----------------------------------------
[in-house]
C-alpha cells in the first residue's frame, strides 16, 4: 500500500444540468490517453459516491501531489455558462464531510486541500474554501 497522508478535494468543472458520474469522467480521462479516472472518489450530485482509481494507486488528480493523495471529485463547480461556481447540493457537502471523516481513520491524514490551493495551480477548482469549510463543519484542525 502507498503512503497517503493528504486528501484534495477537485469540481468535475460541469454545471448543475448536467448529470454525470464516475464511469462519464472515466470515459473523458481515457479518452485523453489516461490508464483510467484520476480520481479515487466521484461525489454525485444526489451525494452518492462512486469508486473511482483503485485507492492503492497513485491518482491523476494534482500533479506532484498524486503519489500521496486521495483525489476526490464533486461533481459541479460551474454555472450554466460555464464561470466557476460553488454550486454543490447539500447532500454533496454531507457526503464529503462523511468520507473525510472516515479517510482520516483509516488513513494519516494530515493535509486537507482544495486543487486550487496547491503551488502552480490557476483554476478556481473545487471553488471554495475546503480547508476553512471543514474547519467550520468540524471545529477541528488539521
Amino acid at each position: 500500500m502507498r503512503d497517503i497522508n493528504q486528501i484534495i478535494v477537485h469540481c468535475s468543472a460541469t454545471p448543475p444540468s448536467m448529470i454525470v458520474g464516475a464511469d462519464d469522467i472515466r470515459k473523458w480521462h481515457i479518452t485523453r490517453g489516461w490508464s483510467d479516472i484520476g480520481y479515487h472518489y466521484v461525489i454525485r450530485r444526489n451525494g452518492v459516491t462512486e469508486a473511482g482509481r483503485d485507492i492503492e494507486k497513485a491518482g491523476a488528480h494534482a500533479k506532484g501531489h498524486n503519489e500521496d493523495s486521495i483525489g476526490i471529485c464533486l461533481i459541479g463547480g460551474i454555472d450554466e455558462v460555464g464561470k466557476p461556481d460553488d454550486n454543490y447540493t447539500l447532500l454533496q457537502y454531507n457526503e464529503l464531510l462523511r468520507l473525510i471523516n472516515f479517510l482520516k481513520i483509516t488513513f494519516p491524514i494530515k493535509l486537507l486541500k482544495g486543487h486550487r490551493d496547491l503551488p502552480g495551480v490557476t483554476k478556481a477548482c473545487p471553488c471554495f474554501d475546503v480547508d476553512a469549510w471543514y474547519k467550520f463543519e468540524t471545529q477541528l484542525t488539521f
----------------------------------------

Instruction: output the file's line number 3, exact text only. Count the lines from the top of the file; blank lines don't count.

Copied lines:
Amino acid at each position: 500500500m502507498r503512503d497517503i497522508n493528504q486528501i484534495i478535494v477537485h469540481c468535475s468543472a460541469t454545471p448543475p444540468s448536467m448529470i454525470v458520474g464516475a464511469d462519464d469522467i472515466r470515459k473523458w480521462h481515457i479518452t485523453r490517453g489516461w490508464s483510467d479516472i484520476g480520481y479515487h472518489y466521484v461525489i454525485r450530485r444526489n451525494g452518492v459516491t462512486e469508486a473511482g482509481r483503485d485507492i492503492e494507486k497513485a491518482g491523476a488528480h494534482a500533479k506532484g501531489h498524486n503519489e500521496d493523495s486521495i483525489g476526490i471529485c464533486l461533481i459541479g463547480g460551474i454555472d450554466e455558462v460555464g464561470k466557476p461556481d460553488d454550486n454543490y447540493t447539500l447532500l454533496q457537502y454531507n457526503e464529503l464531510l462523511r468520507l473525510i471523516n472516515f479517510l482520516k481513520i483509516t488513513f494519516p491524514i494530515k493535509l486537507l486541500k482544495g486543487h486550487r490551493d496547491l503551488p502552480g495551480v490557476t483554476k478556481a477548482c473545487p471553488c471554495f474554501d475546503v480547508d476553512a469549510w471543514y474547519k467550520f463543519e468540524t471545529q477541528l484542525t488539521f